And he loved the things they loved. Namely, eating and drinking. Jesus clearly enjoyed a good meal with good wine and good friends, and that made it fun to hang out with him. Do you know people who can’t just relax and enjoy themselves? That’s probably not the person you’re eager to be friends with. But when you’re with someone who can “recline at table in his house,” you sense his hospitality, and you relax and enjoy yourself, too. There’s nothing as liberating for a relationship as good hospitality, and I think verse 15 hints that Jesus was a very hospitable host.

Of course, their relationship was not one of just fun and fellowship. Jesus was their teacher! He talked about the kingdom of God with purpose and conviction, and they listened. Look at verse 13: “He went out again beside the sea, and all the crowd was coming to him, and he was teaching them.” But later, in verse 15, we find him reclining at table with many tax collectors and sinners, along with his disciples and religious officials (scribes), for there were many who followed him—home. For dinner. And while we can’t know this for sure, I do not expect that Jesus was still in teacher mode at this point; I think he was in friend mode. Reclining. Eating. Drinking. Talking. Listening. Laughing. After all, a) he was human, and these are things humans enjoy, and b) why else would they choose to hang with him after his teaching stint beside the sea?

He served them. In this case, he served food. And he served as a friend—a spiritual physician, healing them with love, truth, food, and (I suspect) laughter.

Something about the way Jesus behaved with these “sinners” upset the religious folk. What do you think that was? Personally, I think they were upset not primarily because Jesus was associating with these unsavory people, but because he was enjoying them. He was not treating them like projects—or a mission field. He was loving them—and liking them. He was enjoying the good gifts of food and drink and fellowship with them, and that was unacceptable to the religious folks.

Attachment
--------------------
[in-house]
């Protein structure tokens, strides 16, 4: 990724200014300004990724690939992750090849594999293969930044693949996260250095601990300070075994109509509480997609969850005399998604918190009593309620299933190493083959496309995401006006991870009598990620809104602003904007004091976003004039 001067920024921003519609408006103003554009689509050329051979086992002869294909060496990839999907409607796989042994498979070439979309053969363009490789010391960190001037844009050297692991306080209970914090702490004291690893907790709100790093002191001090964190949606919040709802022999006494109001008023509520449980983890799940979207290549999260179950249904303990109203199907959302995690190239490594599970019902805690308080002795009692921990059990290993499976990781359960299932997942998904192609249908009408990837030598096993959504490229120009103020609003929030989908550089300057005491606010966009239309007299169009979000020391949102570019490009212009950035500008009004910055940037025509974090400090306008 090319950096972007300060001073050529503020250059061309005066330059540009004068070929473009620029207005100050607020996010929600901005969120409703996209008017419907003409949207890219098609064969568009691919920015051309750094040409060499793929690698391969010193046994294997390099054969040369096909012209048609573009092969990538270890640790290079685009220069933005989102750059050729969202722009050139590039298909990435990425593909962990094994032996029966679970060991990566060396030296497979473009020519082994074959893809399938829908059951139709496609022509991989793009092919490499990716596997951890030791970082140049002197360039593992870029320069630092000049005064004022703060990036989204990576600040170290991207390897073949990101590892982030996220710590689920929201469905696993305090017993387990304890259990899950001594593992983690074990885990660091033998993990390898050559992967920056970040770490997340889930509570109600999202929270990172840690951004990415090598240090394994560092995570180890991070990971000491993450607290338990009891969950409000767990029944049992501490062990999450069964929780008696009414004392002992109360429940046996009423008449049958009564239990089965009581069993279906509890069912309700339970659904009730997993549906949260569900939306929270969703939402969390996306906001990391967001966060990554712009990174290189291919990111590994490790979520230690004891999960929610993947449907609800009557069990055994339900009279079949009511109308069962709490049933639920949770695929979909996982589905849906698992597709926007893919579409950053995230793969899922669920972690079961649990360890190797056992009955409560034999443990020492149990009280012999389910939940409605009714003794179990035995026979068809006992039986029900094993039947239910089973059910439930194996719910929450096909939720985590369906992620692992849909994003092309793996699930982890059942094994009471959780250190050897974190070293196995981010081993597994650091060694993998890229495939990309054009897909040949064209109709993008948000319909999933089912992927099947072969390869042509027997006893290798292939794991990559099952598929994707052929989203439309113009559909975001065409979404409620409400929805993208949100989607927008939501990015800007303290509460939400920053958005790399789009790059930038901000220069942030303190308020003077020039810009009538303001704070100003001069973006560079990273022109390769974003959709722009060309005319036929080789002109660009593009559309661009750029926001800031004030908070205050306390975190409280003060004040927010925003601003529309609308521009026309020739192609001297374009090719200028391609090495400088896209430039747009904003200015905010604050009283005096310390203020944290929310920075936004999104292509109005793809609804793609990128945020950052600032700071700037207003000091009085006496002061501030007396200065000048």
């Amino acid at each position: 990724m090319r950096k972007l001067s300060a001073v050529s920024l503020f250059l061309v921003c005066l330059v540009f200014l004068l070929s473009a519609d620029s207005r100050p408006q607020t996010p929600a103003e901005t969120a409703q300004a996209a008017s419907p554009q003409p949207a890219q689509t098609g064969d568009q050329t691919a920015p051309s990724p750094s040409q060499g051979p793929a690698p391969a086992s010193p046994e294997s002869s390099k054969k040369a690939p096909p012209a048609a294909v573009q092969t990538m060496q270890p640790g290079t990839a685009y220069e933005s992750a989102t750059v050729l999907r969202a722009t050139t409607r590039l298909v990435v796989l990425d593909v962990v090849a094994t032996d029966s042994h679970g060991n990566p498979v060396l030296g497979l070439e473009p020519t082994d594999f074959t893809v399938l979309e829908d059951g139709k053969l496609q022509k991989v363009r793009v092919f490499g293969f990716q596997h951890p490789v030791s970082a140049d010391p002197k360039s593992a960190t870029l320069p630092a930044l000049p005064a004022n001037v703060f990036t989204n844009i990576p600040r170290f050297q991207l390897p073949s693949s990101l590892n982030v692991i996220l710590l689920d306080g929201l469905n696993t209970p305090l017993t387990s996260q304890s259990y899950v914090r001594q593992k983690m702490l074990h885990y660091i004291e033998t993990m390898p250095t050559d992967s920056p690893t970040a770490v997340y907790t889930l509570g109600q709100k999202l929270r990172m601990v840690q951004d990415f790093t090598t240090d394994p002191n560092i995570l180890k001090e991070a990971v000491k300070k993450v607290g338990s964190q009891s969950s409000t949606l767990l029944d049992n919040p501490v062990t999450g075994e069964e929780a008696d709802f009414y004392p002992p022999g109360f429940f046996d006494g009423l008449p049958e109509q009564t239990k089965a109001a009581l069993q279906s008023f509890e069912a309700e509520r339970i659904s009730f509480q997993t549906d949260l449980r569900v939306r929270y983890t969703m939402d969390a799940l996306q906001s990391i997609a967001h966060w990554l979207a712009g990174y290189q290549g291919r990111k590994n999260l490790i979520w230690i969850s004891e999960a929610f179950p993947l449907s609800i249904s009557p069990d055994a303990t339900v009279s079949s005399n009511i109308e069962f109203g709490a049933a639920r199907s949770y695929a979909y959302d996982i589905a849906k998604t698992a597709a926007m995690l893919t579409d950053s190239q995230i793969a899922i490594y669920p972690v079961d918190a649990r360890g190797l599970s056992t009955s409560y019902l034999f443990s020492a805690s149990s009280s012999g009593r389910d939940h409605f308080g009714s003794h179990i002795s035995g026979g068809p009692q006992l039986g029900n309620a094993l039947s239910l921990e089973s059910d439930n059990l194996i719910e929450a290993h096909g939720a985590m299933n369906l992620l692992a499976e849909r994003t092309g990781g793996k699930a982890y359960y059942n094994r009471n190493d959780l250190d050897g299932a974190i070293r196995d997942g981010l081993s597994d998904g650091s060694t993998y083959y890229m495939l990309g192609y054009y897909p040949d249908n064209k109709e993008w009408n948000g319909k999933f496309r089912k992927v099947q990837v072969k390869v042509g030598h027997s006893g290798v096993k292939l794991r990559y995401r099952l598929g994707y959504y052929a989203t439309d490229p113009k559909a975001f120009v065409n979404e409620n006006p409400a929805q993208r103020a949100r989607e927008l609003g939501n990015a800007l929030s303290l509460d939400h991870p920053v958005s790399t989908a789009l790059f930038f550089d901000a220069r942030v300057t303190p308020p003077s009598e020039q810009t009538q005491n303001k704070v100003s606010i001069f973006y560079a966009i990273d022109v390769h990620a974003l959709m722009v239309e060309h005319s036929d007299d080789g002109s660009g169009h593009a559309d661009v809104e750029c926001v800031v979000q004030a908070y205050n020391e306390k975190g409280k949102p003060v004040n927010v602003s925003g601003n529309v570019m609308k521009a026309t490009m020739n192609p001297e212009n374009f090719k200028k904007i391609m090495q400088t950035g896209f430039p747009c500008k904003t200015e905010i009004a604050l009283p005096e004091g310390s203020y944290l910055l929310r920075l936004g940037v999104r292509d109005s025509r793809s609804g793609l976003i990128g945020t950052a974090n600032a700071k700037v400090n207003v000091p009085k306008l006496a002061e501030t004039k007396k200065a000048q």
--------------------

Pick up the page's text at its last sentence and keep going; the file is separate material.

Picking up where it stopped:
So here’s the thing: I want to be like Jesus. I want to be the kind of person that people of all stripes feel genuinely loved by—because I actually, genuinely love them. How does this happen? Here’s where our paths must diverge a bit from Jesus (who was perfect, not sin-sick in the least): it begins with recognizing our own need for grace, and realizing that we, ourselves, are sinners and in need of a physician.

“Who needs a doctor: the healthy or the sick? I’m here inviting the sin-sick, not the spiritually-fit.” Do you identify more with the term “sin-sick” or the term “spiritually-fit?” Oh, how easy it is to feel high and mighty when you have it all together, when you know the answers to all the Bible trivia questions and your church attendance is almost perfect. If I’m honest, I would admit that I don’t go around feeling “sin-sick.” But I am. Believe me, I am.

But I also think that we need to get out there and put ourselves in the company of people who are not going to be coming to home group or signing up for worship team. Several years ago, I was very involved in ministry and hosted a small group and served at a Christian organization, and it occurred to me one day that I did not have a single close, genuine non-Christian friend. It wasn’t something intentional on my part, it was just that my job and social life kept me nicely ensconced in my Christian bubble.

I’m happy to say that’s not the case anymore. I have friends now who are what the Bible (and many of my Christian friends) would call “sinners.” Some are from different religions than me (or no religion at all). Some are gayer than the day is long. Some have had several husbands, and the man they’re living with now is not their husband. Some were Christians, but got super hurt and now want nothing to do with God. But they want to be my friend.